Cinetopia's super-high-definition digital projectors, wide leather seats, fresh market-to-table cuisine, selection of local microbrews, extensive wine list, and art gallery have earned the cinema acclaim from multiple media outlets. The Vancouver Mall 23 location boasts four enormous GXL screens up to 80 feet with 4096p projection?4 times the resolution of Blu-ray?and an exclusive immersive 64.2 channel Dolby ATMOS sound system, five luxury-themed movie parlors, nine living rooms, and five grand auditoriums with steep stadium-style seating and ejection buttons that allow audiences to escape the theater during too-scary shower scenes.
The Mill Plain location also houses five grand auditorium theaters, each equipped with 50-foot, 2048p screens. The venue's three living-room theaters accommodate patrons aged 21 and older with footrests, pillows, and waiters on hand. Along with grand auditoriums and living-room theaters, the Beaverton location houses two grand XL theaters with massive 62-foot and 70-foot screens. Films unreel onto super-high-definition, 30-foot screens in the exclusive parlor-room theaters.
Visitors to each Cinetopia can order restaurant service in select screening rooms. They can also customize their popcorn at a gourmet-butter bar, and enjoy preshow live music performed 20 minutes before weekend evening shows, typically by pianists, violinists, and horror-movie villains trying to rebrand their image. Cinetopia also carries a host of other classic comfort food and beverages, such as pastries, made-from-scratch pizzas, and more than 50 wines.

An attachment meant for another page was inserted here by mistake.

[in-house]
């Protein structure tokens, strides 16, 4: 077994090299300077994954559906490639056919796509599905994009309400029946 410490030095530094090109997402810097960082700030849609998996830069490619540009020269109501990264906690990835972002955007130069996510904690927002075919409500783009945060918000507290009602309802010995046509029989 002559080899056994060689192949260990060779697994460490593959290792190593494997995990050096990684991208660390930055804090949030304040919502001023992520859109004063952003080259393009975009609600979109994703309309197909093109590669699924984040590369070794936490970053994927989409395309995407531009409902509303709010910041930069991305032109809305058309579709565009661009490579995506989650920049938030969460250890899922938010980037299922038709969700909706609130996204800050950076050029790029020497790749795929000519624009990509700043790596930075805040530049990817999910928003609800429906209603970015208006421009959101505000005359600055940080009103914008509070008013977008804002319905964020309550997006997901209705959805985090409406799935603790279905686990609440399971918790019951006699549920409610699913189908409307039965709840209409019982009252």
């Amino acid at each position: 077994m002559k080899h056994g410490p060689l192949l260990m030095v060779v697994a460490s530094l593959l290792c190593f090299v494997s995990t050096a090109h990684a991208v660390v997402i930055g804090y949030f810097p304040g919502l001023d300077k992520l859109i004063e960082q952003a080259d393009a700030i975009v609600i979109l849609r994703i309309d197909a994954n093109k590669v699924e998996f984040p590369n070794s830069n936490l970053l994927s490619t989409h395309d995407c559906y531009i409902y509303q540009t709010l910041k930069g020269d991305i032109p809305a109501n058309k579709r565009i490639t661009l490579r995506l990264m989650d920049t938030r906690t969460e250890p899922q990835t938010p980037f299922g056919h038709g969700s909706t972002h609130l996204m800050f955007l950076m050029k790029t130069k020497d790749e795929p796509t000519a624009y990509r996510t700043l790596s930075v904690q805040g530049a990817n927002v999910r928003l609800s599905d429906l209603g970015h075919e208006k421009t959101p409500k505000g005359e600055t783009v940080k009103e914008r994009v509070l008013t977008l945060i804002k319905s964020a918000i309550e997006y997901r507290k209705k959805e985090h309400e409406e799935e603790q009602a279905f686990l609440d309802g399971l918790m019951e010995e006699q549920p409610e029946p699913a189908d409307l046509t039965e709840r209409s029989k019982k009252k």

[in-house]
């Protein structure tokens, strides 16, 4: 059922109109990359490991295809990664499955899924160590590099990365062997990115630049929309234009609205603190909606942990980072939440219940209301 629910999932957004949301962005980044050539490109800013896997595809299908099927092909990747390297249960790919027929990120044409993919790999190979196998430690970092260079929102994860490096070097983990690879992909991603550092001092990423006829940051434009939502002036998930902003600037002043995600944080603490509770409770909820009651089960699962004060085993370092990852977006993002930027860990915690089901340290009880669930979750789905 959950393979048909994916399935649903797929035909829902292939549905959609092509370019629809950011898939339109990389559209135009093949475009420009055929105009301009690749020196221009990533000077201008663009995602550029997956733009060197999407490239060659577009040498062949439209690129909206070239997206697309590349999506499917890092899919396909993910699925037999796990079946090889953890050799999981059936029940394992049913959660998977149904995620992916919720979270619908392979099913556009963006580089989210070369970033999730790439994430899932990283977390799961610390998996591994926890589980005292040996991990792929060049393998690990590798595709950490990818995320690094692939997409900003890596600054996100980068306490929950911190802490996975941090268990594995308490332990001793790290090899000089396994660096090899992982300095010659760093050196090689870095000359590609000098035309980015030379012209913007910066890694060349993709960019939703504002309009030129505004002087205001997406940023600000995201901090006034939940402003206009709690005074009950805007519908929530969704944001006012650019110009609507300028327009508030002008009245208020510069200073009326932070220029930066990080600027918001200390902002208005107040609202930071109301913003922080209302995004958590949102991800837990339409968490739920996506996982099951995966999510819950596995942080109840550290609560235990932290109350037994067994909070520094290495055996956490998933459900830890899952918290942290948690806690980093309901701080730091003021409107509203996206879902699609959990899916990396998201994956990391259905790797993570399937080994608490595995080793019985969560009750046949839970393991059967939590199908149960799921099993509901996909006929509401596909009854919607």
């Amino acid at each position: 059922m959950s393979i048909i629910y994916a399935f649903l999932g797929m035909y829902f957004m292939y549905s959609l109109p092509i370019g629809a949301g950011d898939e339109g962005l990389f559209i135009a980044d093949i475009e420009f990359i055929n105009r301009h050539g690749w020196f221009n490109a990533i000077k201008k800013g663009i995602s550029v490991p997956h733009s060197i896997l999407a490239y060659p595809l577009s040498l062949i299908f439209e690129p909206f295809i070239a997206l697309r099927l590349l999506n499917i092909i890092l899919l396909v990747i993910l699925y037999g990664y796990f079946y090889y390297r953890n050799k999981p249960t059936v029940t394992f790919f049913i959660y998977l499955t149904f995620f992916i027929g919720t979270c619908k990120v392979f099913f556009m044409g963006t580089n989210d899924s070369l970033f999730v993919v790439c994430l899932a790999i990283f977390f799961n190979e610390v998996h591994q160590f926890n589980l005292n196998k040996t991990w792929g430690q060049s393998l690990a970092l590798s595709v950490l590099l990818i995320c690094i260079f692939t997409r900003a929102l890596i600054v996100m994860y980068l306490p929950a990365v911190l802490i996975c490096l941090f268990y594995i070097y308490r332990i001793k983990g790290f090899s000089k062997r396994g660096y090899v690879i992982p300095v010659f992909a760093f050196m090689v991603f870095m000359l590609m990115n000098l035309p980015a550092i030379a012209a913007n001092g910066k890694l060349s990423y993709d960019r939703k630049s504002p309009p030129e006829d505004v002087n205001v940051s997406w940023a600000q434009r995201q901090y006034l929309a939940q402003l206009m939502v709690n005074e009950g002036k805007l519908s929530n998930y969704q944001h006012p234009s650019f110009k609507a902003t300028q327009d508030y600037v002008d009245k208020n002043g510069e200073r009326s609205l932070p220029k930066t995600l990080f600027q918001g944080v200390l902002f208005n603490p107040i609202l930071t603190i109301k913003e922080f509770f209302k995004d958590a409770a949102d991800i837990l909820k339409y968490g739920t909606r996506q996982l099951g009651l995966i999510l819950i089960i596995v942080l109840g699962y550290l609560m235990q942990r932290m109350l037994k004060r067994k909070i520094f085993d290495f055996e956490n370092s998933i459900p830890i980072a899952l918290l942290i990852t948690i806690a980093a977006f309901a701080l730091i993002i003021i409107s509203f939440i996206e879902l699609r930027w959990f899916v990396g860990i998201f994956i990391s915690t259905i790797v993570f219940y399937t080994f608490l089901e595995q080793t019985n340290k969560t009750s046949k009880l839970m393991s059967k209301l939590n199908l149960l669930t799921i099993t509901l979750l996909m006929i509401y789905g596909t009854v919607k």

The light of a projector first hit the Hollywood Theatre's screen in 1926. Since then, this cinema has changed with the times—at various points serving as a Cinerama and a second-run discount movie house. After a near-closure and a nearly 15-year renovation, the building re-emerged as a non-profit, independent cinema. Today, Hollywood Theatre screens about 300 films a year, ranging from classic Hollywood and genre films to newer independent movies and quirky blockbusters.
The core of the theatre's programming, however, is its signature series. Programs such as Kung Fu Theater and Sound + Vision aim to restore classic films' spectacle to the silver screen. Outside the auditorium, Hollywood Theatre hosts educational workshops on topics such as animation, documentary filmmaking, and chiseling your own star onto the Hollywood Walk of Fame.
Listed on the National Register of Historic Places, the cinema's Spanish Colonial Revival building retains much of its historic charm. At the top of a curving staircase lies a lounge with plush antique furnishings and signage. Inside the main auditorium—the house's original orchestra level—films blaze to life on a 50-foot screen and a digital surround-sound system. On the theater's original balcony level, two smaller venues with just more than 110 seats provide a more intimate viewing experience.